Purdue Calumet ’book’ focuses on medical breakthroughs, ethical questions

Purdue University Calumet is introducing its One Book/One University initiative this fall with a selectionthat examines the medical breakthroughs and ethical questions stemming from the use of cells secretly taken from a deceased cancer patient.

The Immortal Life of Henrietta Lacks by Rebecca Skloot documents the legacy of Lacks, a poor, Southern tobacco farmer, who died of cancer in 1951. Secretly collected and multiplied countless times for use in medical research as the first human cells grown in culture, Lacks’ cancer cells have taken on “immortal” status.

They have contributed to important advances in vitro fertilization, cloning and gene mapping.

“Freshman students received this book free at their New Student Orientation over the summer, and a variety of classes that they are taking in their first year will use the book,” One Book/One University Committee Chair, Professor and Head of the Department of English and Philosophy Daniel Punday said.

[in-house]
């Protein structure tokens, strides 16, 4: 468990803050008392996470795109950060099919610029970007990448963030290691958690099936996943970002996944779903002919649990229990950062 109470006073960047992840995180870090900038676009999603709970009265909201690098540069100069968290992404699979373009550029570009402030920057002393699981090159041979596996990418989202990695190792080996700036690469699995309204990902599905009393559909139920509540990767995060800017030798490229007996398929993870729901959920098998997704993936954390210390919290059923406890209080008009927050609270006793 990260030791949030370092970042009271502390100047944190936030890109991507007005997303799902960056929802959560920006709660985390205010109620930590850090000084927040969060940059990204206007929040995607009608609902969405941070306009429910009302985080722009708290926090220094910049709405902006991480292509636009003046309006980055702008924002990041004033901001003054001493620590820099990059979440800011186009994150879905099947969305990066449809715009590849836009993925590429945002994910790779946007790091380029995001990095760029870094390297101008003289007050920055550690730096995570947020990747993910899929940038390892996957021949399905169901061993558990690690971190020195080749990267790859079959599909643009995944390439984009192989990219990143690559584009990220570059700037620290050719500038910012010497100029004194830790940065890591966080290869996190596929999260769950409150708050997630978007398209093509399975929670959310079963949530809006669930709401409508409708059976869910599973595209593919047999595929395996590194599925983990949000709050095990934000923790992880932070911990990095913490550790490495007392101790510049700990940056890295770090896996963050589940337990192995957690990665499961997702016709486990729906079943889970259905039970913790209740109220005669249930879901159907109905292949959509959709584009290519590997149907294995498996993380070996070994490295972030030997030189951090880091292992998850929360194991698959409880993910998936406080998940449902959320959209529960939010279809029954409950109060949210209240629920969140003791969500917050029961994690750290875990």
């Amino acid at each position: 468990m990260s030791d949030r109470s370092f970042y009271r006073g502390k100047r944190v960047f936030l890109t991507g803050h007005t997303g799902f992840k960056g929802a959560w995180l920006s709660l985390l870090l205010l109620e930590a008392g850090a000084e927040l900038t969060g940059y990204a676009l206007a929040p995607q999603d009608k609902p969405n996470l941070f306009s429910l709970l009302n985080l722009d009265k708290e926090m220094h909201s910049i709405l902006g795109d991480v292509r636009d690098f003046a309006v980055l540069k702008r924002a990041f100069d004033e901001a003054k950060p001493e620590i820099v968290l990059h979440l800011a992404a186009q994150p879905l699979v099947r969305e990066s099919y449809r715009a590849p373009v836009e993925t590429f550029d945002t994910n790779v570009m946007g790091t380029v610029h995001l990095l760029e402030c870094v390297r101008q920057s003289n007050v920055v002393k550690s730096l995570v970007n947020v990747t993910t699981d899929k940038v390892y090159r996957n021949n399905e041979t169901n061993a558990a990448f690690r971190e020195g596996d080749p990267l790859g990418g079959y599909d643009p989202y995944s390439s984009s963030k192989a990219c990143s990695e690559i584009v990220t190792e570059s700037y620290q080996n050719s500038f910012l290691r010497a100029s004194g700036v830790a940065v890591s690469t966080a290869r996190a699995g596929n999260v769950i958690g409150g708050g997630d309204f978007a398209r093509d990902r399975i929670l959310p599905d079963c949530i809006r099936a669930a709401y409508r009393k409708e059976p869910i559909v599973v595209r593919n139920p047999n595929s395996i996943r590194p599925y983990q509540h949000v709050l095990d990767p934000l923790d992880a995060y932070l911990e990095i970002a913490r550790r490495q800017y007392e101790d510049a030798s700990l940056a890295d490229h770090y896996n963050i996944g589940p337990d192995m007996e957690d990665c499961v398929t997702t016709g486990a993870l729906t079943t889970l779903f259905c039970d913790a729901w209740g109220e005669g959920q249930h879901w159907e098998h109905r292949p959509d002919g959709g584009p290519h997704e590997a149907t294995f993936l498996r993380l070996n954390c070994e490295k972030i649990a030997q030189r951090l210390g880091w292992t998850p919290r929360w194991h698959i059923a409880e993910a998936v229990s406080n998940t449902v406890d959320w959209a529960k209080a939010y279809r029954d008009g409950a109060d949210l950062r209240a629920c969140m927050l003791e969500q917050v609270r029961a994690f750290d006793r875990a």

Through the reading of a common book, One Book/One University seeks to provide students a shared academic experience, while challenging them to think critically about issues outside the classroom. Through this campus-wide initiative, students may have more than one class that incorporates the book into their coursework.

In her book Skloot discussed scientific developments made possible by Lacks’ cells and interviewed Lacks’ surviving children, who didn’t know that their mother’s cells were being used until more than two decades after her death.

“[This book] tells a story about science, ethics, poverty, race and gender that is relevant to nearly every field of study here at Purdue University Calumet,” Punday said. “This is a great book for explaining to new college students how their various classes ultimately connect together, and how entering college isn’t just a chance to prepare for a job, but an opportunity to enter a larger debate about crucial social, philosophical and scientific ideas.”

Discussions and lectures about the book will be held throughout the 2012-13 academic year at Purdue Calumet. The first such event, a student discussion, will be held at 12:30 p.m., Tuesday (9/4) in Room 263 of the Classroom Office Building.

The One Book/One University committee of university faculty members plans to select a book each year based on suggestions by students and faculty.